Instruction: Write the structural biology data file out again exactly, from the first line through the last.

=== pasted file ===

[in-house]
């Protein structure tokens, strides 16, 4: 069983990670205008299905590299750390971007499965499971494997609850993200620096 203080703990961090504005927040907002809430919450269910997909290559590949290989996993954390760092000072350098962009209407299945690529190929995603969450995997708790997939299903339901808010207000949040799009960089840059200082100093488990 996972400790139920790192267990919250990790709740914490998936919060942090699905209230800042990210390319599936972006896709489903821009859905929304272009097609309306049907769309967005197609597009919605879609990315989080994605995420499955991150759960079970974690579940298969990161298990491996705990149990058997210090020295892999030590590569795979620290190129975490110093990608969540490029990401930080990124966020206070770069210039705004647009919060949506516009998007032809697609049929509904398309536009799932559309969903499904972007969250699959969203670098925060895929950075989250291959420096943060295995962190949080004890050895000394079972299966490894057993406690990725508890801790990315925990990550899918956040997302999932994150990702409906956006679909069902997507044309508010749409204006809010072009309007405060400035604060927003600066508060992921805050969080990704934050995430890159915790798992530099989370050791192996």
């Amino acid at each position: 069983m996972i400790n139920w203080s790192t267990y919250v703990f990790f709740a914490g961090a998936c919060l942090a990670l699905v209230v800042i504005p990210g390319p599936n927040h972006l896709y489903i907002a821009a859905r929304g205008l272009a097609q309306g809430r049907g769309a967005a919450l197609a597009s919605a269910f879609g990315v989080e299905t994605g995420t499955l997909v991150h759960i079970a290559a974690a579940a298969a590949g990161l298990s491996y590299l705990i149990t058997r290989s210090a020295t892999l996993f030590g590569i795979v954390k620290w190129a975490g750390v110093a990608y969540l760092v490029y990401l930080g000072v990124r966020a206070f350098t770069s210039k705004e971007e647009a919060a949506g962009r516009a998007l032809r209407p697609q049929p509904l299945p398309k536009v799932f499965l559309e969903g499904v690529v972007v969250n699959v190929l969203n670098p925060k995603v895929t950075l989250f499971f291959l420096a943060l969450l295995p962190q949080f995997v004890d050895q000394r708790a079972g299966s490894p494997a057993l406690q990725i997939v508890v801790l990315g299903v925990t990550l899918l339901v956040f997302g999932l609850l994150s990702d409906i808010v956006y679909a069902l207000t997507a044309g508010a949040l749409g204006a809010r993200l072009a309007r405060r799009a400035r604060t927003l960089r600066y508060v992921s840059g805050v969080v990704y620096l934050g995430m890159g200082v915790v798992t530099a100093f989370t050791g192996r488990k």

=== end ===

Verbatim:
[in-house]
């Protein structure tokens, strides 16, 4: 069983990670205008299905590299750390971007499965499971494997609850993200620096 203080703990961090504005927040907002809430919450269910997909290559590949290989996993954390760092000072350098962009209407299945690529190929995603969450995997708790997939299903339901808010207000949040799009960089840059200082100093488990 996972400790139920790192267990919250990790709740914490998936919060942090699905209230800042990210390319599936972006896709489903821009859905929304272009097609309306049907769309967005197609597009919605879609990315989080994605995420499955991150759960079970974690579940298969990161298990491996705990149990058997210090020295892999030590590569795979620290190129975490110093990608969540490029990401930080990124966020206070770069210039705004647009919060949506516009998007032809697609049929509904398309536009799932559309969903499904972007969250699959969203670098925060895929950075989250291959420096943060295995962190949080004890050895000394079972299966490894057993406690990725508890801790990315925990990550899918956040997302999932994150990702409906956006679909069902997507044309508010749409204006809010072009309007405060400035604060927003600066508060992921805050969080990704934050995430890159915790798992530099989370050791192996």
């Amino acid at each position: 069983m996972i400790n139920w203080s790192t267990y919250v703990f990790f709740a914490g961090a998936c919060l942090a990670l699905v209230v800042i504005p990210g390319p599936n927040h972006l896709y489903i907002a821009a859905r929304g205008l272009a097609q309306g809430r049907g769309a967005a919450l197609a597009s919605a269910f879609g990315v989080e299905t994605g995420t499955l997909v991150h759960i079970a290559a974690a579940a298969a590949g990161l298990s491996y590299l705990i149990t058997r290989s210090a020295t892999l996993f030590g590569i795979v954390k620290w190129a975490g750390v110093a990608y969540l760092v490029y990401l930080g000072v990124r966020a206070f350098t770069s210039k705004e971007e647009a919060a949506g962009r516009a998007l032809r209407p697609q049929p509904l299945p398309k536009v799932f499965l559309e969903g499904v690529v972007v969250n699959v190929l969203n670098p925060k995603v895929t950075l989250f499971f291959l420096a943060l969450l295995p962190q949080f995997v004890d050895q000394r708790a079972g299966s490894p494997a057993l406690q990725i997939v508890v801790l990315g299903v925990t990550l899918l339901v956040f997302g999932l609850l994150s990702d409906i808010v956006y679909a069902l207000t997507a044309g508010a949040l749409g204006a809010r993200l072009a309007r405060r799009a400035r604060t927003l960089r600066y508060v992921s840059g805050v969080v990704y620096l934050g995430m890159g200082v915790v798992t530099a100093f989370t050791g192996r488990k």